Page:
The Long term effect of taping on balance

Report
The effect of long-term use of
ankle taping on balance
Stephanie McGregor
Dr. Mike Pavol
Exercise and Sports Science
Oregon State University
HHMI 2011
Background
• Ankle sprains are most common injury amongst
college athletes
• Many athletes continue to tape as preventative
measure
▫ Shown to reduce ankle sprains by up to 50%
How does taping help?
• Mechanical support
• Psychological benefits
• Enhanced proprioception
▫ Ability to sense a joint’s position
 Leads to improved balancing performance
• Direct effects on balance remain unclear
Components of Balance
Increased proprioception helps improve balance
Significance
• Review of literature shows little research
done studying the effects of long term use
of taping
▫ Determine if the effects of taping on ankle
proprioception and balance continue to be
significant over time
Use of new information
• Make more informed decisions about
the best treatment plan for athletes
suffering a sprained ankle
▫ Better evaluate the practicality of
regularly taping ankles
Question
• How does the long term use of
ankle taping effect balance?
Hypothesis
• Ankle taping will have a larger effect on the
balance of the participants who do not regularly
tape
▫ Body becomes acclimatized to the tape, such that
the benefits decrease with long-term use
• Effects of taping on balancing ability will vary
depending on the condition being tested
Methods
• 16 NCAA gymnasts are
being tested
▫ Balance plays a large
role in this sport
• Approximately half
‘tapers’ and the other
half ‘non-tapers’
Gymnast who regularly
tapes her ankle
Single leg balance test
• With hands on hips
▫ Three 30 second trials
performed for each of
the 4 conditions
Testing conditions
• Closed eyes removes visual cues
▫ Increases reliance on proprioception
• 2 inch thick block of foam between
the foot and force platform
Foam pad to make
balancing more difficult
Conditions
Eyes open
On ground
Eyes open
On foam
Tested with and
without tape
Eyes closed
On ground
Eyes closed
On foam
Force Plate
• Used to examine
balancing ability
▫ Forces used to calculate
the motion of the center
of pressure (COP)
Center of Pressure
• Average location of the force acting between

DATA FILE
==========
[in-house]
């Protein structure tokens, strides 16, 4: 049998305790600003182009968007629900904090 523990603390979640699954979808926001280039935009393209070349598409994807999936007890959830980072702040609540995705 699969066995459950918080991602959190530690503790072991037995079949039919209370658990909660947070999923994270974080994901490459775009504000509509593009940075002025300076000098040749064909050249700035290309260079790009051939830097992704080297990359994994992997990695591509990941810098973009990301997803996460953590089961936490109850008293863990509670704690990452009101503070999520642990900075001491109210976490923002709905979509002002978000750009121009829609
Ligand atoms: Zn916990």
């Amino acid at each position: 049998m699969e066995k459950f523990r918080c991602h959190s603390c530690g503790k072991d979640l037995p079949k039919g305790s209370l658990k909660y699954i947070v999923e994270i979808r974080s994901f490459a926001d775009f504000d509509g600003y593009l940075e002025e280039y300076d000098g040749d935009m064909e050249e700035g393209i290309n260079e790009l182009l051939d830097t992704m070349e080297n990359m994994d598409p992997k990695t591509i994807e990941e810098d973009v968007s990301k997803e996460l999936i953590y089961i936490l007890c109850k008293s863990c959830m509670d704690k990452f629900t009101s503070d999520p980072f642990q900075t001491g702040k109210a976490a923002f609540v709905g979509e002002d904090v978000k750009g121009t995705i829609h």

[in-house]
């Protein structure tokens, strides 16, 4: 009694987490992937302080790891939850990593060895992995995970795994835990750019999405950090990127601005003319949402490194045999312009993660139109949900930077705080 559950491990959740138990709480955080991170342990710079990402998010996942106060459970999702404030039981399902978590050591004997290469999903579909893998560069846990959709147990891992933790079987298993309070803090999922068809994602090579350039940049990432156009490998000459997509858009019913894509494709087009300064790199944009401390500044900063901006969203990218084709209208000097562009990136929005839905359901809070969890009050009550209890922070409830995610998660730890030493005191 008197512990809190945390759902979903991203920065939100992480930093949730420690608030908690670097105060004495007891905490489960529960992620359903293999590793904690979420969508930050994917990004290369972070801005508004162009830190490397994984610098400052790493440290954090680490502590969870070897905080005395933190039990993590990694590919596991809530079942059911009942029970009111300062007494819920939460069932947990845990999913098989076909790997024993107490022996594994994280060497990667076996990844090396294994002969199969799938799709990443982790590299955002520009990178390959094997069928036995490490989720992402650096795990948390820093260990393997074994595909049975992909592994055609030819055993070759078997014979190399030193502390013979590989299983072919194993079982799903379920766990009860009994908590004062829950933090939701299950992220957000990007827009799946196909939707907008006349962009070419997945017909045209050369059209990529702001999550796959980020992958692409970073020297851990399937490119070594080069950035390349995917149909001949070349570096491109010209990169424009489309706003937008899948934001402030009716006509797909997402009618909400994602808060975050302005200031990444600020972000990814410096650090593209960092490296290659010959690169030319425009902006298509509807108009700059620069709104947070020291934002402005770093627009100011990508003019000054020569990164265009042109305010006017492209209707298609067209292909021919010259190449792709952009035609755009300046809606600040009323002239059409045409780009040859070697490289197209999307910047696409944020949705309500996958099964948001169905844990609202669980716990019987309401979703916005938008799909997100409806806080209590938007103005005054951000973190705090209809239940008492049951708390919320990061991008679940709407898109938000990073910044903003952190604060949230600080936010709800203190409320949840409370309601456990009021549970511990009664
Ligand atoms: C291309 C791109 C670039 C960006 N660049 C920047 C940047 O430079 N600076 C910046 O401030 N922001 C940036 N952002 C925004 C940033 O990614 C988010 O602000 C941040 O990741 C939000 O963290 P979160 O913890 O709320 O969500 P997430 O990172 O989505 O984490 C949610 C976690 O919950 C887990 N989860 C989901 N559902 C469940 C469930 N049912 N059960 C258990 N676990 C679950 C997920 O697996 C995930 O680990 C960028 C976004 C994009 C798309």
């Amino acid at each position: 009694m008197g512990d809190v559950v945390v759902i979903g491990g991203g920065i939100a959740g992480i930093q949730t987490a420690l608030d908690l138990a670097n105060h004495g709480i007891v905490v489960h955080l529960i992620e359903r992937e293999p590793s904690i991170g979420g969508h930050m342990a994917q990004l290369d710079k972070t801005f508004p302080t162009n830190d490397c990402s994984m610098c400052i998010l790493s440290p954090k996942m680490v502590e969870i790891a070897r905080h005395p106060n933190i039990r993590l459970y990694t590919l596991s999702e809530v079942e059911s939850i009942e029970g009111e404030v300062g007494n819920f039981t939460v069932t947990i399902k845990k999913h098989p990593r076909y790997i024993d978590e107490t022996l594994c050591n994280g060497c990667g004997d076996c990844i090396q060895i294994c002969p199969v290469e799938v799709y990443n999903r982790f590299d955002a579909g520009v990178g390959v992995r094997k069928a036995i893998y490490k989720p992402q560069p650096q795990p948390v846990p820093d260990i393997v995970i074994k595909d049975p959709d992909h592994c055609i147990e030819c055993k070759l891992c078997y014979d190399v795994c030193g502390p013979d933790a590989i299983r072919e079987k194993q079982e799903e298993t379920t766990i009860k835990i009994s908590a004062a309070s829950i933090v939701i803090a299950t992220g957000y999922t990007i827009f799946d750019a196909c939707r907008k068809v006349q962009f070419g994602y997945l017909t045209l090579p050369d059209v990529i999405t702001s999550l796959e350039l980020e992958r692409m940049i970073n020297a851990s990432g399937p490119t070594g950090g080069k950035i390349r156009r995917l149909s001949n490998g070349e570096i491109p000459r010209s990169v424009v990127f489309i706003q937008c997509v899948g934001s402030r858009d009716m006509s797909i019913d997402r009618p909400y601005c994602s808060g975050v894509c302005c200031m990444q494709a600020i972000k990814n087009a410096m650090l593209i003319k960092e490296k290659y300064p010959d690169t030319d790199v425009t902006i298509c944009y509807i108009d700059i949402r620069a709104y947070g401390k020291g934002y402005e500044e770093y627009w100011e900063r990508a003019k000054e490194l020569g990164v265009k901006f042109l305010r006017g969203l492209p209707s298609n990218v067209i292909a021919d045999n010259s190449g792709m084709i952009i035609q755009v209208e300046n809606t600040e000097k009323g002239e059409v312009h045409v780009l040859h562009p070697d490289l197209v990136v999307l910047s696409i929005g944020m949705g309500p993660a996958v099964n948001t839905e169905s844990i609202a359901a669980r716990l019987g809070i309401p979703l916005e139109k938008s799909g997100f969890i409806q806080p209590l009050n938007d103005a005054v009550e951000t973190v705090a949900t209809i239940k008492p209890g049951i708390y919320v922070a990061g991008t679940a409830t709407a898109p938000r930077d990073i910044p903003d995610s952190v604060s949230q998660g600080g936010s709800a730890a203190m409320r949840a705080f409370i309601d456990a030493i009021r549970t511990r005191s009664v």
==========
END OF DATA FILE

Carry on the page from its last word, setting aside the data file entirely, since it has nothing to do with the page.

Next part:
the foot and the ground
• Less movement of COP equates to better
balance
Center of Mass
• Less movement of COM equates to
better balance
Data Analysis
• Compare how far
and how fast
COP and COM
moved
▫ Side to side
(M/L)
▫ Forward to
backward (A/P)
Force plate
COP trajectory
Data Analysis
• Stabilogram diffusion coefficient
Collings & De Luca, Chaos 5 (1), 1995 p59
Standard deviation
(mm)
Greater COP A/P motion with taping
18
16
14
12
10
8
6
4
2
0
Non-tapers
Tapers
No tape
Tape
No tape
Tape
Similar results for COM A/P motion
Greater COP A/P velocity with taping and in
non-tapers
Sway velocity (mm/s)
60
50
40
Non-tapers
30
Tapers
20
10
0
No tape
Tape
No tape
Tape
Greater short term slope with taping
Short tem slope (mm2/s)
1200
1000
800
Non-tapers
600
Tapers
400
200
0
No tape
Tape
No tape
Tape
Similar results for critical displacement with eyes closed
Short term slope
(mm2/s)
Greater short term slope in non-tapers than
tapers when eyes closed
1600
1400
1200
1000
800
600
400
200
0
Non-tapers
Tapers
Eyes open
Eyes Eyes open Eyes
closed
closed
Changes in COP M/L motion with taping
when eyes closed
Standard deviation
(mm)
12
no tape
10
tape
8
6
4
2
0
ground
foam
Eyes closed
ground
foam
Eyes closed
Discussion
• Contrary to hypothesis, tape negatively
affects balance, regardless of group
• Long-term tapers showed balancing
differences in the A/P direction and with
eyes closed
▫ Slower corrections to balance made
Discussion
• Further investigation needed
▫ For preliminary data only, not all
subjects have been tested yet
• Worthwhile to investigate alternatives to
ankle taping
Acknowledgements
Special thanks to:
• Dr. Mike Pavol
• Deb Graff
• Study participants
• Elizabeth Doran
• Sam Johnson
• Dr. Kevin Ahern
• Howard Hughes Medical Institute (HHMI)
• Undergraduate Research and Innovation, Scholarship
and Creativity (URISC)

similar documents